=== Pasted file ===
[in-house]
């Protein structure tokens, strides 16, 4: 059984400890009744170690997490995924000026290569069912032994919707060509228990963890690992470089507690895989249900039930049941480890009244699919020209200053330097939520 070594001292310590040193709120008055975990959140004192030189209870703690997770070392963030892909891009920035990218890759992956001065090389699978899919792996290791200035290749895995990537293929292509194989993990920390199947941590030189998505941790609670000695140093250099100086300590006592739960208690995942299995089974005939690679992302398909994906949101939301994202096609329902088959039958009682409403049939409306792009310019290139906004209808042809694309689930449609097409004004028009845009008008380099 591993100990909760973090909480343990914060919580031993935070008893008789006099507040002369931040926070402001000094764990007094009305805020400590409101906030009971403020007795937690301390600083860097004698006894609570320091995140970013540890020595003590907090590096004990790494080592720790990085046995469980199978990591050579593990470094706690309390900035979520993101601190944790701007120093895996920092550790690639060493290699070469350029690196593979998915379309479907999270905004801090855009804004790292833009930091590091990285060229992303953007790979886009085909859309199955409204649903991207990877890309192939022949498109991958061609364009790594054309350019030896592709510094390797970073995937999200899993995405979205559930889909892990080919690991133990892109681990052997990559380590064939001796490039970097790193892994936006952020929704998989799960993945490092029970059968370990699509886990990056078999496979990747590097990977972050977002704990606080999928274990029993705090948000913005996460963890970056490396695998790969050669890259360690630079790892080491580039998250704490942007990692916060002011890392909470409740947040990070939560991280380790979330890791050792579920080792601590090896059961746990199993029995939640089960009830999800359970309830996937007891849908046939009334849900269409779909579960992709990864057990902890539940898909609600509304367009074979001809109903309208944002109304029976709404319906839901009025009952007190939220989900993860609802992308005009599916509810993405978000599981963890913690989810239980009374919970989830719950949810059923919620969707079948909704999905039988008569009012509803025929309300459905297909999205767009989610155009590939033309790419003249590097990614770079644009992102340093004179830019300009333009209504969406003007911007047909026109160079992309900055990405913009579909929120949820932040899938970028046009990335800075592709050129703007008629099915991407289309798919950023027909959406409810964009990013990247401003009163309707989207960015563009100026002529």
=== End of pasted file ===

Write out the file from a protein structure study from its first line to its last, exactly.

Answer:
[in-house]
């Protein structure tokens, strides 16, 4: 059984400890009744170690997490995924000026290569069912032994919707060509228990963890690992470089507690895989249900039930049941480890009244699919020209200053330097939520 070594001292310590040193709120008055975990959140004192030189209870703690997770070392963030892909891009920035990218890759992956001065090389699978899919792996290791200035290749895995990537293929292509194989993990920390199947941590030189998505941790609670000695140093250099100086300590006592739960208690995942299995089974005939690679992302398909994906949101939301994202096609329902088959039958009682409403049939409306792009310019290139906004209808042809694309689930449609097409004004028009845009008008380099 591993100990909760973090909480343990914060919580031993935070008893008789006099507040002369931040926070402001000094764990007094009305805020400590409101906030009971403020007795937690301390600083860097004698006894609570320091995140970013540890020595003590907090590096004990790494080592720790990085046995469980199978990591050579593990470094706690309390900035979520993101601190944790701007120093895996920092550790690639060493290699070469350029690196593979998915379309479907999270905004801090855009804004790292833009930091590091990285060229992303953007790979886009085909859309199955409204649903991207990877890309192939022949498109991958061609364009790594054309350019030896592709510094390797970073995937999200899993995405979205559930889909892990080919690991133990892109681990052997990559380590064939001796490039970097790193892994936006952020929704998989799960993945490092029970059968370990699509886990990056078999496979990747590097990977972050977002704990606080999928274990029993705090948000913005996460963890970056490396695998790969050669890259360690630079790892080491580039998250704490942007990692916060002011890392909470409740947040990070939560991280380790979330890791050792579920080792601590090896059961746990199993029995939640089960009830999800359970309830996937007891849908046939009334849900269409779909579960992709990864057990902890539940898909609600509304367009074979001809109903309208944002109304029976709404319906839901009025009952007190939220989900993860609802992308005009599916509810993405978000599981963890913690989810239980009374919970989830719950949810059923919620969707079948909704999905039988008569009012509803025929309300459905297909999205767009989610155009590939033309790419003249590097990614770079644009992102340093004179830019300009333009209504969406003007911007047909026109160079992309900055990405913009579909929120949820932040899938970028046009990335800075592709050129703007008629099915991407289309798919950023027909959406409810964009990013990247401003009163309707989207960015563009100026002529």